“Did I let a demon in?” by Sassi Bhutto
Thursdaze (because the weekend won’t come fast enough) features original flash fiction modeled after our Drug Chronicles Series. Each story is an original one, and each encapsulates the author’s fictional experience with drugs. Our print series has anthologized authors writing about marijuana, cocaine, speed, and heroin, but contributors to the web series can focus on any drug, real or imagined, controlled or prescribed, illegal or soon-to-be legalized. Submissions to Thursdaze will be judged on an author’s ability to stylistically emulate his or her substance of choice. Submissions are also limited to 750 words, so try to focus. (They have a pill for that.)
This week, Sassi Bhutto forces herself to go out.
Did I let a demon in?
by Sassi Bhutto
Emptiness walked in uninvited and refused to leave. When? How? I can’t recall. I stare at the ceiling as I lay on my bed. I don’t want to get up. Every morning is the same. I lay in bed for hours, and if I hear someone approaching my room I pretend to be sleeping. My phone on the nightstand constantly buzzes. I ignore it. I throw a glance at the clock—it’s going to be noon in half an hour. Reluctantly, against my will, I force my body to move.
Footsteps—I hear someone approaching my room. Rachel dashes in. She’s only four.
“Play with me,” she requests as she places the beach ball in my lap.
Sometimes it feels as if she is the only person who knows how to drag the blankness out of me. The shine in her eyes, the joy in her smile, and her petite self always demanding attention make me forget how I feel. But it lasts only for a while, and then the void returns. It fights itself into me as if it owns me. I surrender.
Mom and Dad are waiting for me in the living room. I have a feeling that I am going to get the talk. I beg them to let me be, but only in my head. As I approach the kitchen table, they stop talking. I look at them and smile briefly.
“Honey, can you sit with us for a while after breakfast?” Mom says. It is not actually a question. No, is not an option. It is more of a signal for the talk. I cringe inside and pray, Please let it not be today.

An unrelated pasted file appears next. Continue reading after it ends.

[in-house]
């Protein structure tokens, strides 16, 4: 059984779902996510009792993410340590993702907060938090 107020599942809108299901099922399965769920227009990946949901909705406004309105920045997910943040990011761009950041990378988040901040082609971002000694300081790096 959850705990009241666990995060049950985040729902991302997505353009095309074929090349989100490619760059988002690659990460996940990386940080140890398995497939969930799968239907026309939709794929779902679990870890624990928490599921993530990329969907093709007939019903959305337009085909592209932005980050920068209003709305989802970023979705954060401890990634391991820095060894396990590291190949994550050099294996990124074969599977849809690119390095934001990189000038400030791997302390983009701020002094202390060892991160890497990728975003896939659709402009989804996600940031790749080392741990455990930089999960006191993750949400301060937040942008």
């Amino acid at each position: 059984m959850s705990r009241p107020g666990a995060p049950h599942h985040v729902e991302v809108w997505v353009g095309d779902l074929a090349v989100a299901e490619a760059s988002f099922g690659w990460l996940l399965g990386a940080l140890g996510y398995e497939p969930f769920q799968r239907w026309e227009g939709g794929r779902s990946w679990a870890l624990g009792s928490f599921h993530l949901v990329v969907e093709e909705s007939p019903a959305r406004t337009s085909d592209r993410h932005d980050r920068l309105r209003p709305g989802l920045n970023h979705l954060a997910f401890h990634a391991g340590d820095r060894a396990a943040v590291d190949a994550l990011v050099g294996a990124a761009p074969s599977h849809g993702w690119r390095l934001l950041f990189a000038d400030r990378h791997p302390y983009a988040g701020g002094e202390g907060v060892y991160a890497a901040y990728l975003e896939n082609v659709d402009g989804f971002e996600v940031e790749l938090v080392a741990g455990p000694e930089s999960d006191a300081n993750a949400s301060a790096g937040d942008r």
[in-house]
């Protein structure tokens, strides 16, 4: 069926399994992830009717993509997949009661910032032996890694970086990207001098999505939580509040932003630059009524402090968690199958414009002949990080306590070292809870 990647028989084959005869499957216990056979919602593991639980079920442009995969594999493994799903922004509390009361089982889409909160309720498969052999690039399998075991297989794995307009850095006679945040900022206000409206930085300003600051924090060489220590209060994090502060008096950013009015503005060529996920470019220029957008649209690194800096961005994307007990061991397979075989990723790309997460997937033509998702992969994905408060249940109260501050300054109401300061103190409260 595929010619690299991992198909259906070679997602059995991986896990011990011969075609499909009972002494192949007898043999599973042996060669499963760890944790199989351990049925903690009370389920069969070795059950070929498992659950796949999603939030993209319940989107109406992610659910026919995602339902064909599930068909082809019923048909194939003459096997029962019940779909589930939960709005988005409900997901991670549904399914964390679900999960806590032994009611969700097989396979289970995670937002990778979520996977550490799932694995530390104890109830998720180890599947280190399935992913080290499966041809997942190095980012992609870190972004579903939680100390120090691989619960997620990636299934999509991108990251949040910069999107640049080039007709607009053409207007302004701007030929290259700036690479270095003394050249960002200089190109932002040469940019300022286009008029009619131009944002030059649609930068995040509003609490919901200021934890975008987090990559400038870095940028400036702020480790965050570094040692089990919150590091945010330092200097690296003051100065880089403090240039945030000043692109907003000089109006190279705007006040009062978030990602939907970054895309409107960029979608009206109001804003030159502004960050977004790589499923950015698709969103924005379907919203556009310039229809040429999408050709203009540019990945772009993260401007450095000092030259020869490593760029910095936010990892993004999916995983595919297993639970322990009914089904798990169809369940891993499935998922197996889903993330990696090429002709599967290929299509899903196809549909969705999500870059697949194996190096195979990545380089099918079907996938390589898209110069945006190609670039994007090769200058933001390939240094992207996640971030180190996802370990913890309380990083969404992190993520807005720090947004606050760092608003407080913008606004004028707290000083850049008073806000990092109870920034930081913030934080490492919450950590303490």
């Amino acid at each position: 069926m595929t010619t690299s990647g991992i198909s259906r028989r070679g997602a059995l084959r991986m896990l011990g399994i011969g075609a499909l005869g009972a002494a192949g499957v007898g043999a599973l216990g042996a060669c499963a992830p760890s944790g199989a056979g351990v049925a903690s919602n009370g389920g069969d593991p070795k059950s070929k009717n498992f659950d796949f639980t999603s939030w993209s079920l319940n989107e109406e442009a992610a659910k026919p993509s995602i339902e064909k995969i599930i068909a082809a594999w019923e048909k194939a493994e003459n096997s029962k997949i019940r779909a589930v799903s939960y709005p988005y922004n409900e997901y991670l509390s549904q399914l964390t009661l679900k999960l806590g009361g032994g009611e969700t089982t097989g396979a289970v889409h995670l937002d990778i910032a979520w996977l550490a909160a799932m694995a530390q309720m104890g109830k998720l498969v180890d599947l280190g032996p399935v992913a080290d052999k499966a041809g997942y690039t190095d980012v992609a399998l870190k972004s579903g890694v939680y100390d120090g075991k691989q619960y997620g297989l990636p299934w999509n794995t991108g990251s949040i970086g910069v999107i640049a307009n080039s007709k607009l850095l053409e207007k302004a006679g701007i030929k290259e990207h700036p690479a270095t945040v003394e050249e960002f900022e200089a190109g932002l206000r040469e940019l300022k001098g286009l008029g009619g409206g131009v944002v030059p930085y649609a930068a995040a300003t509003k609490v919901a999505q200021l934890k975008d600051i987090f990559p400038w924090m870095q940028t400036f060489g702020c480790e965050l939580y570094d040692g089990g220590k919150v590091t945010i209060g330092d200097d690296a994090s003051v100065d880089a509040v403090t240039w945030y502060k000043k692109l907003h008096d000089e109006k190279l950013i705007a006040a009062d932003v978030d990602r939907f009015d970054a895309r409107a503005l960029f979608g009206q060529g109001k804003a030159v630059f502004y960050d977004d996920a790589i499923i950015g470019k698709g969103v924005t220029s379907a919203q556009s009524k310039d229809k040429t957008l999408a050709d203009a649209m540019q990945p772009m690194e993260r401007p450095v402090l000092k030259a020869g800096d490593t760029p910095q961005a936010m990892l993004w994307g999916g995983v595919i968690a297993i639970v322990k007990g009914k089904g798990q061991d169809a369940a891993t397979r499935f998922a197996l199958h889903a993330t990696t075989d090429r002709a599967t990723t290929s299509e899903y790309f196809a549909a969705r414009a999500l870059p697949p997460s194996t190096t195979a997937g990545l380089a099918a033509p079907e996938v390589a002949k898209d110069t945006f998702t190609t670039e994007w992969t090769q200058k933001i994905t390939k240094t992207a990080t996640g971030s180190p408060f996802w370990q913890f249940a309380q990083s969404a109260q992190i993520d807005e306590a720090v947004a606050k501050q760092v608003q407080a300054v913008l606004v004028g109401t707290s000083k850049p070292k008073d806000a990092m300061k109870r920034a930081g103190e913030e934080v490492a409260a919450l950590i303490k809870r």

I walk in that trap despite knowing what it is. They start talking. I can’t hear them. Those words have no meaning for me. I merely regard them as their expressions change. They say something about talking to friends. What they don’t understand is that no one gets it. Everyone tries to talk me out of this, as if I want to be this person.
There’s silence in the room, but not for long. Rachel squeals with joy. Last thing I hear is the mentioning of a psychologist before I leave the room in dismay.
Rachel is sitting in front of the TV and trying to change the channels with my phone; it is still vibrating. I grab the remote from the shelf and trade it for my phone.
The screen goes black, but it lights up again. Fiona has been constantly calling and WhatsApp-ing me for days; I have not responded. I decide to answer her call this time. Besides, I need to pretend that I have started talking to friends to avoid seeing a shrink.
“What the fuck is wrong with you?” Fiona barks.
“Sorry, I was kind of busy,” I try to diffuse the bomb with an apology.
“I don’t need your shitty excuses,” Fiona goes on. “I fucking don’t care what you are doing tonight. Meet me at Luke’s.”
I try to think of an excuse. I am not in the mood to party, and Luke is a jerk who spikes the drinks with drugs and then records embarrassing acts of people to blackmail them later. But Fiona is too angry to reason with, so I agree to go.
There are three disco lights flashing in Luke’s tiny, stinky apartment. This place is so crowded. It looks like a mini-India. I see Fiona sitting on the floor laughing like a hyena. She’s high on something, I guess. I look wasted even though I haven’t had a drink yet. Fiona spots me. She grabs my arm and takes me to one corner of the room to introduce me to a muscular guy, Scott. Charming, I think.
“You will love this,” Fiona says, handing me a pink pill she took from Scott.
“And when you do, you know where to get them from,” Scott adds as he shows me a ziplock bag filled with more pills.
“What is this?” I ask Fiona.
We toss the pills in our mouths simultaneously. Ten minutes later, I’m dancing with a guy I have never seen. I see unicorns farting rainbows. I’m laughing, and in my laughter is a hint of triumph that no one notices. I beat up emptiness so bad it’s sulking. Exhausted, I collapse on the couch and contemplate, Did I really win, or did I just let a demon in?
SASSI BHUTTO is an absent-minded professor in the making. She is a visiting faculty at SZABIST University and is also doing her PhD from there. Art has always fascinated her and therefore, she reads and writes stories.
Submissions for the Thursdaze series are currently closed. Please visit our submission page for detailed information.
About the Drug Chronicles Series: Inspired by the ongoing international success of the city-based Akashic Noir Series,Akashic created the Drug Chronicles Series. The anthologies in the series feature original short stories from acclaimed authors, each of whom focuses on their fictional experience with the title drug. Current releases in the series include The Speed Chronicles (Sherman Alexie, William T. Vollmann, Megan Abbott, James Franco, Beth Lisick, Tao Lin, etc.), The Cocaine Chronicles (Lee Child, Laura Lippman, etc.), The Heroin Chronicles (Eric Bogosian, Jerry Stahl, Lydia Lunch, etc.), and The Marijuana Chronicles (Joyce Carol Oates, Lee Child, Linda Yablonsky, etc.).
Posted: May 12, 2016
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